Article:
“Sanghatik! Jibone aami erokom accident dekhini. Shob gari edik-odik chhoriye, aar shara rasta roktey bhaschhey… (Horrifying! I have never seen an accident like this in my life. Vehicles scattered all over the place and the street awash with blood.)”
The words came out in a rush as Kanak Mukherjee, a resident of the Gariahat area, recounted the aftermath of the terrible accident near Bijon Setu on Tuesday morning.
The shock among office-goers and local residents soon turned to fury as the chain reaction after the crash spiralled out of control, leaving a trail of destruction and disruption in its wake. Traffic along the crucial connector between Gariahat and the Eastern Metropolitan Bypass remained out of gear till noon.
It was 8.45 am when the Gariahat-bound Calcutta State Transport Corporation bus sped down the bridge over Ballygunge railway station, lost control and rammed into two-wheelers and private cars, killing two people and seriously injuring six.
“I was among the first to reach the spot and soon, hundreds gathered trying to comprehend the extent of the tragedy,” said S.K. Bhattacharya, a sergeant with the east traffic guard.
“Suddenly, I spied the hand of a child on the rear windscreen of a Fiat. I smashed the glass and pulled out the child. To my relief, she was not hurt. The two women in the car managed to crawl out and I handed the child over to them,” he added.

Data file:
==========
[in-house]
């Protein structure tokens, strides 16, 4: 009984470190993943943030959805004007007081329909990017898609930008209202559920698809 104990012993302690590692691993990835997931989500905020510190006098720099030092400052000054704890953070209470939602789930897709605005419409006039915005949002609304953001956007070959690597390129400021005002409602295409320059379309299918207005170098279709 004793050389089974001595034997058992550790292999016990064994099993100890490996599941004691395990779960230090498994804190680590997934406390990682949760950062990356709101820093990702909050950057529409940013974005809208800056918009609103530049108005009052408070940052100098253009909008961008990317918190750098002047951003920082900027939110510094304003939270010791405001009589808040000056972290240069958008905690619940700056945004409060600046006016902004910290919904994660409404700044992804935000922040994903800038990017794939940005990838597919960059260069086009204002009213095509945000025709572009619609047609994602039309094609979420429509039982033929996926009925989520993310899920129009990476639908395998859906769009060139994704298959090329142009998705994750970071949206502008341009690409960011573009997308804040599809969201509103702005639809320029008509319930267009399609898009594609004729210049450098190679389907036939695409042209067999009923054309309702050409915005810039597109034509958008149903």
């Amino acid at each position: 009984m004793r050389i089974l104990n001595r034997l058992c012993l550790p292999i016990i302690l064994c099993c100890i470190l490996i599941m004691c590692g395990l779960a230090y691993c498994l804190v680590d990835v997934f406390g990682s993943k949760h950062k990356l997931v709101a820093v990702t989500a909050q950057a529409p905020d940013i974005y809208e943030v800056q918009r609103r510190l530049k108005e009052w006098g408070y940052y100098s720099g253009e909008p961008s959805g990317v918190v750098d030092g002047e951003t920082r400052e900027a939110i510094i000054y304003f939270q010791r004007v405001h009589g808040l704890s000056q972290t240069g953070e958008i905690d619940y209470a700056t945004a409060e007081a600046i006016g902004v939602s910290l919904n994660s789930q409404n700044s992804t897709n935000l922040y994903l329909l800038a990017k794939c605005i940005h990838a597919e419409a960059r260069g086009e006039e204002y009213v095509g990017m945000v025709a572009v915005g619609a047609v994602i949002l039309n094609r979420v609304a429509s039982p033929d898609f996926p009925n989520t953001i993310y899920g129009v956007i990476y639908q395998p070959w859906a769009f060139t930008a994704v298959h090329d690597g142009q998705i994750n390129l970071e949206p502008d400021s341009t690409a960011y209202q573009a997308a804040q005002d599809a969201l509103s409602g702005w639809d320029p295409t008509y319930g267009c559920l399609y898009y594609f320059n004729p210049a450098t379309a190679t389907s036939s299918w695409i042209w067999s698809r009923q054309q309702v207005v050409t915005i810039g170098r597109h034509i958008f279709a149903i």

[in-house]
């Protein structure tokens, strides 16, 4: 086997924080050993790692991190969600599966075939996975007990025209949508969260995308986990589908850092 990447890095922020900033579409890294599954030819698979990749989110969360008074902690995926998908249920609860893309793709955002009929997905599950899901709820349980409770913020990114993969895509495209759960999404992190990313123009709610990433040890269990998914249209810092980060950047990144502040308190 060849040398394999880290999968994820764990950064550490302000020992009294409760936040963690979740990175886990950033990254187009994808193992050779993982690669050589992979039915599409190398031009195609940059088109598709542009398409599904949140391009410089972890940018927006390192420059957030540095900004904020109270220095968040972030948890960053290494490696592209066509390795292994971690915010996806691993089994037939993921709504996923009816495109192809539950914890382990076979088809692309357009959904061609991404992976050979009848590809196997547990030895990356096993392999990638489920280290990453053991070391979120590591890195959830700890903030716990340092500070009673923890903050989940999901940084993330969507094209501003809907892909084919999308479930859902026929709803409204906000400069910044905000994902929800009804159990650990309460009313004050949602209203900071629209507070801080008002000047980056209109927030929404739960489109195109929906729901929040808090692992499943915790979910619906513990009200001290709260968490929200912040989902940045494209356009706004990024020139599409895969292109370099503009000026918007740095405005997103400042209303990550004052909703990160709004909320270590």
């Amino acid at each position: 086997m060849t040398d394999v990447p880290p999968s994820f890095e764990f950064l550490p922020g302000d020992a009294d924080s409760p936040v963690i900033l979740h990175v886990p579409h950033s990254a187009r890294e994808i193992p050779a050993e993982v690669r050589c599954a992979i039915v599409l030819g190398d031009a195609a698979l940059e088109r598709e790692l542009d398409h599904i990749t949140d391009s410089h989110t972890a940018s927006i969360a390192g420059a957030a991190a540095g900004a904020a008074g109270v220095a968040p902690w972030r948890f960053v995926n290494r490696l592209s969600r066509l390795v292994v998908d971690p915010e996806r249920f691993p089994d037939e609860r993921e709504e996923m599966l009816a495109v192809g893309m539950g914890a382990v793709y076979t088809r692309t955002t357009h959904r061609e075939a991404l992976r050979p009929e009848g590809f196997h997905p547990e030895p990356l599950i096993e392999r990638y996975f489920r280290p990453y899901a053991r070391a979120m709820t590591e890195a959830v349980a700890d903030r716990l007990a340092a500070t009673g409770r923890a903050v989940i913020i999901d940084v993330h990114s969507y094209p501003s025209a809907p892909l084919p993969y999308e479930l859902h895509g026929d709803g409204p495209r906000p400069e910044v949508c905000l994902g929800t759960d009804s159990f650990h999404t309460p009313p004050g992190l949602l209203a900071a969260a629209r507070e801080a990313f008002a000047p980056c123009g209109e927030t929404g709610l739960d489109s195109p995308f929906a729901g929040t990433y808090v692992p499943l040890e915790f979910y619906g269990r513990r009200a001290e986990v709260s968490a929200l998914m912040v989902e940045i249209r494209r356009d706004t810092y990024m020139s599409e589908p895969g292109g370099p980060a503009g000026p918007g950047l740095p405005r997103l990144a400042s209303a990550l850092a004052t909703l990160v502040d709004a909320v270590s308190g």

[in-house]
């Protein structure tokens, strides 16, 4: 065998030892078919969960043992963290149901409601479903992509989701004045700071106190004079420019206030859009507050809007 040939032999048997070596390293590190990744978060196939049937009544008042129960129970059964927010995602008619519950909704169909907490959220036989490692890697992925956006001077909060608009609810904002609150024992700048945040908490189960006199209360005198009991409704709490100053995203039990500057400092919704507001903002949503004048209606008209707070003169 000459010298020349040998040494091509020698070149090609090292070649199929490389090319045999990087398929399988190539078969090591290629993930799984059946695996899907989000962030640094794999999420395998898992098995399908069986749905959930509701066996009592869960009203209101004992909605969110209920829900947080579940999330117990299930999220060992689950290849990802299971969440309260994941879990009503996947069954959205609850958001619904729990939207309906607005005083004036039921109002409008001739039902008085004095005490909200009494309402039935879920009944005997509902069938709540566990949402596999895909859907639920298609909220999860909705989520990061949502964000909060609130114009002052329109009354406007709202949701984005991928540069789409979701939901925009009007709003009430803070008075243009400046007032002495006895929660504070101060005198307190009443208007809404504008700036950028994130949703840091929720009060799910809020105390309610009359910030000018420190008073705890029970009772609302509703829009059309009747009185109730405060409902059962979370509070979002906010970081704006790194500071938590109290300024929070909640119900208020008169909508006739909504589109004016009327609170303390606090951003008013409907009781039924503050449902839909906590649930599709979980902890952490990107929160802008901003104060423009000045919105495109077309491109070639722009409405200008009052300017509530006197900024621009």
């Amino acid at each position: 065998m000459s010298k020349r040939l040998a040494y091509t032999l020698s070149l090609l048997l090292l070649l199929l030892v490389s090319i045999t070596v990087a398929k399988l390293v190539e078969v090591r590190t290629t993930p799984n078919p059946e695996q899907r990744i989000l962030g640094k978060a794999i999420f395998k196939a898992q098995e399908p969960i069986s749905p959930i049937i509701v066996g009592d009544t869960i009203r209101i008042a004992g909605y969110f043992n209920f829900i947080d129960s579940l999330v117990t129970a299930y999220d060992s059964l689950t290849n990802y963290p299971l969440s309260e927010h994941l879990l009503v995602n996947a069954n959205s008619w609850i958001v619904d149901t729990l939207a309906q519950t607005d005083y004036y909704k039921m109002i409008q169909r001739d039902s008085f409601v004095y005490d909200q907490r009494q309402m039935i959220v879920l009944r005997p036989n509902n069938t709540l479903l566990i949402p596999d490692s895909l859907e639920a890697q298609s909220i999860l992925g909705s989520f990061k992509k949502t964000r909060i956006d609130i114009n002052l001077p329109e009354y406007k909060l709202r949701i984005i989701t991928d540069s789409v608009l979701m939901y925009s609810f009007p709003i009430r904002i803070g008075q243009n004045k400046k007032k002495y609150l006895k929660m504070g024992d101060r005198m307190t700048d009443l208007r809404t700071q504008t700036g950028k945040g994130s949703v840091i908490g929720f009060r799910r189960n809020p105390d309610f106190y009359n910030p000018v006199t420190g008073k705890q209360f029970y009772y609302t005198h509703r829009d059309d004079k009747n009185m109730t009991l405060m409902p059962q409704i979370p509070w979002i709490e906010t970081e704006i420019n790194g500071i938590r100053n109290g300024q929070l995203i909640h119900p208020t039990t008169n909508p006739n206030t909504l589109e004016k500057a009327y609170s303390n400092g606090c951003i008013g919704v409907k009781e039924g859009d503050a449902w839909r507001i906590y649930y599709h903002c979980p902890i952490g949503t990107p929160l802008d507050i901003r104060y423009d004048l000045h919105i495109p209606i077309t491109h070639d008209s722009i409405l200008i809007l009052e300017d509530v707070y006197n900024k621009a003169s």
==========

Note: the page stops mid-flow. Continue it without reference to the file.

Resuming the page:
But this won him no Brownie points, as the mob had found its villain of the moment. “Everyone turned on me, as if I was to blame for the accident. Before I could realise what was happening, they first targeted my motorcycle. After kicking and stoning it, they started pelting stones at me. I was saved by our force, that reached in the nick of time to control the mob,” recounted Bhattacharya.
Most witnesses agreed with Kanak Mukherjee — that the accident was among the most horrible they had seen. “The Fiat was smashed to pulp as the bus first rammed into it and then almost ran over it. The driver died on the spot, with the steering wheel smashing into his chest and slamming him against the seat,” recounted D. Mitra, another resident of the area. “The man on the two-wheeler, whose vehicle was dragged under the wheels of the killer bus, could hardly be recognised,” added Mitra.